‘My family will THRIVE, not just survive’: ‘Prepper’ mom-of-four who lives totally self-sufficient lifestyle in remote Idaho lays bare extensive plans to protect her family against any emergency – from growing her own food to storing YEARS’ worth of meals
- Allison Michael, 41, from Idaho, has opened up about her plan to ensure her family not only ‘survives’ an apocalypse, but ‘thrives’ during it, by stocking her pantry with ‘years’ worth of food
- The mom-of-four lives on 20 acres of land with her husband, Joe, 45, and their four children – and the family has been living a self-sufficient lifestyle known as homesteading for 15 years
- Allison spends her days tending to their garden and livestock, and prepping food grown on their land, explaining that she has a multi-layered system for storing and preparing the meals
- She uses methods known as pressure canning and freeze-dry canning to ensure that the food she prepares will last as long as possible, and keeps track of it all on a spreadsheet
- Allison noted that her intensive emergency prepping ‘does not come from a place of fear’ but rather a desire to ensure that her family can ‘thrive’, and she ‘encourages’ everyone to ‘plan and prep’
A doomsday prepper mother-of-four has opened up about the extreme lengths she has gone to ensure that her family will ‘thrive, not just survive’ in the event of an apocalyptic emergency.
Allison Michael, 41, lives on 20 acres of land with her husband, Joe, 45, and their four children in Bonner County, a remote area of Idaho – where the family has been living a totally self-sufficient lifestyle known as homesteading for 15 years.
The mother-of-four spends her days tending to their garden and their livestock – both of which they use as a source of food – while also preparing meals that she stores away in case of any kind of emergency, so that her family has the ability to ‘thrive, not just survive’ in the event of an apocalyptic event.
She uses methods such as water bath canning – a processing method used in home canning for high acid foods- pressure canning and freeze drying to prepare ingredients to last for months to feed her family if a disaster hits.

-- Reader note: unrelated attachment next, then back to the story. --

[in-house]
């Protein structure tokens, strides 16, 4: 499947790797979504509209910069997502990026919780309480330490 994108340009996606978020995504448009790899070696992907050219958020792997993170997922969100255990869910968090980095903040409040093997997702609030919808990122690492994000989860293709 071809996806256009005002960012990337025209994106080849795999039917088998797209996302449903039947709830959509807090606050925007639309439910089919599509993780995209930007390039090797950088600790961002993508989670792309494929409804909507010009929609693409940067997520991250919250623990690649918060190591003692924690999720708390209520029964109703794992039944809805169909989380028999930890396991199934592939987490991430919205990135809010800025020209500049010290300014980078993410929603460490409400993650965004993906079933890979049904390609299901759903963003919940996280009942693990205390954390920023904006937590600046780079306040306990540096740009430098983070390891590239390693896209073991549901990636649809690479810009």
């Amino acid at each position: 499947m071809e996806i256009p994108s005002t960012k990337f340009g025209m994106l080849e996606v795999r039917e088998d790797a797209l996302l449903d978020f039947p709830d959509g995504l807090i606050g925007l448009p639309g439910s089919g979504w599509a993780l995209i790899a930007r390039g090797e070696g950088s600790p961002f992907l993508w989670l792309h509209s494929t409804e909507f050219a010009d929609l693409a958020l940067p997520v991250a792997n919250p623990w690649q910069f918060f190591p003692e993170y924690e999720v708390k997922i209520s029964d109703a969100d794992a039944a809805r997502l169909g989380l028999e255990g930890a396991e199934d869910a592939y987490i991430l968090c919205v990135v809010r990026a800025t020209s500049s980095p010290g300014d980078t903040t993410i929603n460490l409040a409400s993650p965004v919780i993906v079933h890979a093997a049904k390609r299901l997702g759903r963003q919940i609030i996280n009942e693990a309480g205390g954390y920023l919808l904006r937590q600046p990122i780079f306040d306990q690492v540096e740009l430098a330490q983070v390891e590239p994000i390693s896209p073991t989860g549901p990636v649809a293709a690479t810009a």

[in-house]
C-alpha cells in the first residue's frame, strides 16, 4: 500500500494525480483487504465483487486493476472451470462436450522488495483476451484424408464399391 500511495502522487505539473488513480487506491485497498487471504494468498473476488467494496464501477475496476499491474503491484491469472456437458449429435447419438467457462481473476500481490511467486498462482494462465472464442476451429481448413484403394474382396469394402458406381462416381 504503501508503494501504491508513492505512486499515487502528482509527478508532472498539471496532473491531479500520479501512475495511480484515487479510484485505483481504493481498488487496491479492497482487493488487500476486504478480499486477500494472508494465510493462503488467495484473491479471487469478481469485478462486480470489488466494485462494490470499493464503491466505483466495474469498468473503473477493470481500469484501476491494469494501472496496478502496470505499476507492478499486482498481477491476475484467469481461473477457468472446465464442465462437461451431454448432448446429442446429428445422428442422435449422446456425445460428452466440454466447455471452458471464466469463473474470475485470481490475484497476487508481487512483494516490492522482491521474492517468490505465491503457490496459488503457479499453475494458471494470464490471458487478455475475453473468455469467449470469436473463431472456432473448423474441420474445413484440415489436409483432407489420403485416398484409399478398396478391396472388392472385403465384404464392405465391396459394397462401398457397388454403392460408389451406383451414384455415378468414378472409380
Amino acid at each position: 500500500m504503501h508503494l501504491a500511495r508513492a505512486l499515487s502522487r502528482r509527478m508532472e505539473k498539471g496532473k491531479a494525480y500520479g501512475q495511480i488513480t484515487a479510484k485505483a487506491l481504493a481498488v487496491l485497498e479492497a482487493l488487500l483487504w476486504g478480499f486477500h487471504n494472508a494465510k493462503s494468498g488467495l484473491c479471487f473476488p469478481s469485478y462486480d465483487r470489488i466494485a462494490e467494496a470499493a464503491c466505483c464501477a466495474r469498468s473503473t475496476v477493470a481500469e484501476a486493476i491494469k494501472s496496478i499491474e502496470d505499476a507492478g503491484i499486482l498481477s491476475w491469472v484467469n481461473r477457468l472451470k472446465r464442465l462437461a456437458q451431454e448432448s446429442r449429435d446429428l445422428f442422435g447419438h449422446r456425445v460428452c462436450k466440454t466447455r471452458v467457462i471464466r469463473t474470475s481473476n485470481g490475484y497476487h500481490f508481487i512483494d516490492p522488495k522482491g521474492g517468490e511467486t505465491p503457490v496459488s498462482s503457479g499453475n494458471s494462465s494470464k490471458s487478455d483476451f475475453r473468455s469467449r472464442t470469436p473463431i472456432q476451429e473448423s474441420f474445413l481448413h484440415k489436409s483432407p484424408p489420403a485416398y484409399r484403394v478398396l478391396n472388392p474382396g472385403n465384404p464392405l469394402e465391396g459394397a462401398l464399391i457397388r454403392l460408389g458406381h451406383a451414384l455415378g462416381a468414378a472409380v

Allison Michael, 41, from Idaho, has opened up about her plan to ensure her family survives an apocalypse by stocking her pantry with ‘years’ worth of food
The mom-of-four, 41, and her husband, 45, live on 20 acres of land with their four children – and the family has been homesteading for 15 years
Allison spends her days tending to their garden, livestock and prepping and cooking food grown on their land as a means of ‘thriving’ and surviving
She uses pressure canning, freeze dry canning and has a three layer system of emergency food to ensure her family is ready for any type of disaster
How Allison stores her food to ensure her family survives an apocalypse with her three layer system
- Allison starts by using methods such as water bath canning – a processing method used in home canning for high acid foods- pressure canning and freeze drying to prepare ingredients.
- She then begins her three layer system in her kitchen; in the first layer she has about a ‘month’s worth’ of food that she uses the most.
- In the second layer, she has food that can last ‘up to a year’ but the family will most likely use.
- Her third layer is for emergencies, so she packages everything in ‘oxygen absorbers or five-gallon buckets.
Allison has a pantry dedicated to food storage and uses a three-layer system – by storing her food in different categories – to organize perishable foods and long-lasting items.